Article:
Psst... Ready to join TalkBass and start posting, make new friends, sell your gear, and more?  Register your free account in 30 seconds.

The Groove

Discussion in 'General Instruction [BG]' started by ThePaste, Jan 1, 2001.


  1. Is it *usually* best to listen to the snare, or what? Bass drum? Singer? Cymbals? I mean just to set up your meat and patatoes groove that makes people dance. Or am I asking an impossible question?
     
  2. Bass drum, You'll never get that thick tight groove without tuning in to your drummer's right foot (IMHO)
     
  3. rickbass

    rickbass Supporting Member

    As Rick Rice said, it's all about the kick drum/drums. I can't imagine anything else unless you're playing with another bassist.
     
  4. embellisher

    embellisher Holy Ghost filled Bass Player Staff Member Supporting Member

    In the immortal words of one of the guys of one of the guys who frequent alt.guitar.bass, 'If you guys need me, I'll be hugging the kickdrum.'

    If you want to get booties shaking, you gotta lock in with the drummer's right foot.

    A bassist who does that and only plays root/five is a lot better bassist than somebody who can solo their ass off but can't play a groove to save their life.

    ::steps down off of soapbox::
     
  5. rllefebv

    rllefebv

    Oct 17, 2000
    Newberg, Oregon
    Some drummers need help finding the groove. At those times, it is up to me to set it up. I'll hug the bass drum to a point, but if it ain't happenin' I'll step in front and present my version of where 'one' should be. Usually, I'll make eye contact, get the nod going, lay heavy on the one and three until the drummer gets the idea. Then we can take it a little further. Fortunately, most of the guys that I play with come by it easily, and we can just get right to groovin'...at those times, when everything is feeling good, I'll look into the audience, find a person who is really feeling it, and just shoot the groove right at them...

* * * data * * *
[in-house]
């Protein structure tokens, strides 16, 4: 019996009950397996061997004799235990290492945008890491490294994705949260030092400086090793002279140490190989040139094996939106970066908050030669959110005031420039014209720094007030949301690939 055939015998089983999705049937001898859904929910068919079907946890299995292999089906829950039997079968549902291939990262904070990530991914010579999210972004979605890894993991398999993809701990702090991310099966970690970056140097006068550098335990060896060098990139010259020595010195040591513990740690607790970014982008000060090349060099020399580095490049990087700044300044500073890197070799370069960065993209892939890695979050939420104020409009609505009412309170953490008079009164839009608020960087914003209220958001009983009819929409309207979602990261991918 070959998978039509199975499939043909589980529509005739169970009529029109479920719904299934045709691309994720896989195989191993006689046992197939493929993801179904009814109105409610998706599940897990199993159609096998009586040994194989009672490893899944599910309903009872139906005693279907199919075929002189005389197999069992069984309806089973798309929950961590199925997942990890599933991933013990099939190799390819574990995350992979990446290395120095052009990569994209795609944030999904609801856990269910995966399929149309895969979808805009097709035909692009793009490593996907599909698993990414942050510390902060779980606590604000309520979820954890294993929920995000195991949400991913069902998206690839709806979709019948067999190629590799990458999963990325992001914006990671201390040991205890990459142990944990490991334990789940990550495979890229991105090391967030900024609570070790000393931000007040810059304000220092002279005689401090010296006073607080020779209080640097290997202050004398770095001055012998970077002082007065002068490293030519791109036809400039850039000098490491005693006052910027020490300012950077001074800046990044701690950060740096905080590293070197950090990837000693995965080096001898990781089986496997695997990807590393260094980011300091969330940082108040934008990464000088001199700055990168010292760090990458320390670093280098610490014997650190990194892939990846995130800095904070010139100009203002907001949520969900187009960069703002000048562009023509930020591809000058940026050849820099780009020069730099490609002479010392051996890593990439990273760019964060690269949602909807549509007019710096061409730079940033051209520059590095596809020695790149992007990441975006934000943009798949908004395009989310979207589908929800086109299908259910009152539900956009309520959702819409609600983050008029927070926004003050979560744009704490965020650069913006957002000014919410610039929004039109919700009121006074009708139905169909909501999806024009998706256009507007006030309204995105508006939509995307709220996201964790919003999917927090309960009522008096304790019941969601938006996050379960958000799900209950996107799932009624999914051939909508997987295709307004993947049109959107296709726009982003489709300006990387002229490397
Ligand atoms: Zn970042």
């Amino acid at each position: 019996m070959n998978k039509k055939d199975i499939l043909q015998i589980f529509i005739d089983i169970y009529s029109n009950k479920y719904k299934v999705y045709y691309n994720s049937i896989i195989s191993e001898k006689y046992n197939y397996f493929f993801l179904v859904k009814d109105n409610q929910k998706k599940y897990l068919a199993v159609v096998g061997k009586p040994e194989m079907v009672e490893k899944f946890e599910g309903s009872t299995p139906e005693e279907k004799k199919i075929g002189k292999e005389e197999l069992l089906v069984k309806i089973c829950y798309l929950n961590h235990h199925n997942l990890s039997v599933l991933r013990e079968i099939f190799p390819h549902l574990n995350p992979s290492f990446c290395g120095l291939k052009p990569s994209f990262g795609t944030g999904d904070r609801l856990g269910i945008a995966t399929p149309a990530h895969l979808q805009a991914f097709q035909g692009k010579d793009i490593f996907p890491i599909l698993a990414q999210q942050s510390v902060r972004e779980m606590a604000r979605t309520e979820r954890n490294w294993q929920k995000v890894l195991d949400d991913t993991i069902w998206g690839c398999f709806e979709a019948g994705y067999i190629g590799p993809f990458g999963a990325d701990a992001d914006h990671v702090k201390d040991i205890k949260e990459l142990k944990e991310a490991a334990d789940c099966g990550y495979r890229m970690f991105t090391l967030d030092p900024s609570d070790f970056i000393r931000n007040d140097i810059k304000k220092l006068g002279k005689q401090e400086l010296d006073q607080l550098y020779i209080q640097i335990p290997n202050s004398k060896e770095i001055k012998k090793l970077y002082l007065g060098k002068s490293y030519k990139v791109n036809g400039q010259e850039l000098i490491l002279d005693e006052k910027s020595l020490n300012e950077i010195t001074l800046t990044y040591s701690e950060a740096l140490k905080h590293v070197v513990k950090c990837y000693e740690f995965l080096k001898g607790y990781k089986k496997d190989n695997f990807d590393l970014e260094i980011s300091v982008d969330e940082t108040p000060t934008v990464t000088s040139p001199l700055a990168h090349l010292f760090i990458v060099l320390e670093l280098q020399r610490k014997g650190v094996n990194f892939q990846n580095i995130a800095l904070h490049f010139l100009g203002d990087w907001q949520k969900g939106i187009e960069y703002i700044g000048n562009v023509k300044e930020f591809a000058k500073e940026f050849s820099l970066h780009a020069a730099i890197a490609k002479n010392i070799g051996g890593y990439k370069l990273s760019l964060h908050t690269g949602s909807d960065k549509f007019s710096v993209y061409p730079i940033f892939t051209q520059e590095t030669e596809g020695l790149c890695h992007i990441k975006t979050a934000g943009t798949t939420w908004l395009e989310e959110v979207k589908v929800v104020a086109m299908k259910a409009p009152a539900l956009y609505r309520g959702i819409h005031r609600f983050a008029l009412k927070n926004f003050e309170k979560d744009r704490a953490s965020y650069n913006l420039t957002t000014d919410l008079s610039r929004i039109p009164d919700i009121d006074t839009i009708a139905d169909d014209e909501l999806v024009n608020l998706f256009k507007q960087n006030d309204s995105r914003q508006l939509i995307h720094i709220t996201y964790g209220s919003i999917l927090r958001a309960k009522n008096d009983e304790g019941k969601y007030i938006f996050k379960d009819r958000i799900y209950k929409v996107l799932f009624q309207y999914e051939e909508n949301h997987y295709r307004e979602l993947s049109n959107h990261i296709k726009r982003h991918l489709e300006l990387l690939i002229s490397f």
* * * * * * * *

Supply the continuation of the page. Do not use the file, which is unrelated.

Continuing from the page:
For five years, playing in a Blues band, the drummer and I could nail things pretty quickly, and often times we'd find that we were feeding the groove to the same coupla people on the dance floor...magical. I now play with a rotating group of drummers, but when it comes back to Eric and I, there's just that magic. We trust each other enough to take direction when it's needed.

    I could go on and on...Being a GrooveSlut is what it's all about...

    -robert
     
  6. JimK

    JimK

    Dec 12, 1999
    ...there's ways to groove by playing OFF the drummer's kick drum, too.
    Always more than one way to skin a cat.
     
  7. In order to groove, everyone knows you gotta lock things down really tight with the singer!

    Seriously, I don't like the expression "to lock things down". Personnally, I don't really follow the kick but rather the whole ensemble of things of what makes a groovy tune groove. It can be the drum, guitar, even the singer! Or all of them at the same time.

    Reading Jim's comment, I think that the worst grooves are the ones where the bass follows the kick like a pet dog. It's boring, leaves no place for development and often sound, but not always, like it's been done with a drum machine and a sequenced bass. You also have to learn how to play slighty off-beat (i.e. laid back) without losing track of the overall groove. This is very, very difficult to do.

    [Edited by Erick Lam on 01-02-2001 at 06:25 AM]
     
  8. Gard

    Gard Commercial User

    Mar 31, 2000
    Greensboro, NC, USA
    General Manager, Roscoe Guitars
    Well, the easy answer is: lock in with the kick.

    The real answer is: it depends.

    For example, I play a lot of latin influenced music. There's no "kick" drum in most of it (well the way we play it there is, but still...). You are actually a conga, or more accurately playing a conga part on bass, in this kind of music. You will generally relate your part, or your groove, to what is happening with the other conga part and the montuno the piano is playing. When we do this type of music (say, "Ran Kan Kan" by Tito Puente, Sr.), the bass drum actually locks into what I'm doing, not vice-versa. There are also times when the bass drum is playing a simple quarternote pattern (1 2 3 4), and I'm playing something completely different. We do this when playing "Juventud del Presente", another Tito, Sr tune. Trust me, the groove is huge, even if I'm not "locked in" with the bass drum.

    But this is a specialized situation, and in the typical rock/blues style of music, it's best to be at least partially locked into what the bass drum is doing. I guess the point I'm trying to really make is that you should learn to make a groove happen on your own. If you can do that, then it won't matter if there's a bass drum, or if you follow it, or if it follows you, or if you both go in different directions :D. Groove is something that you just do....when you can learn to make a metronome click groove, you're there.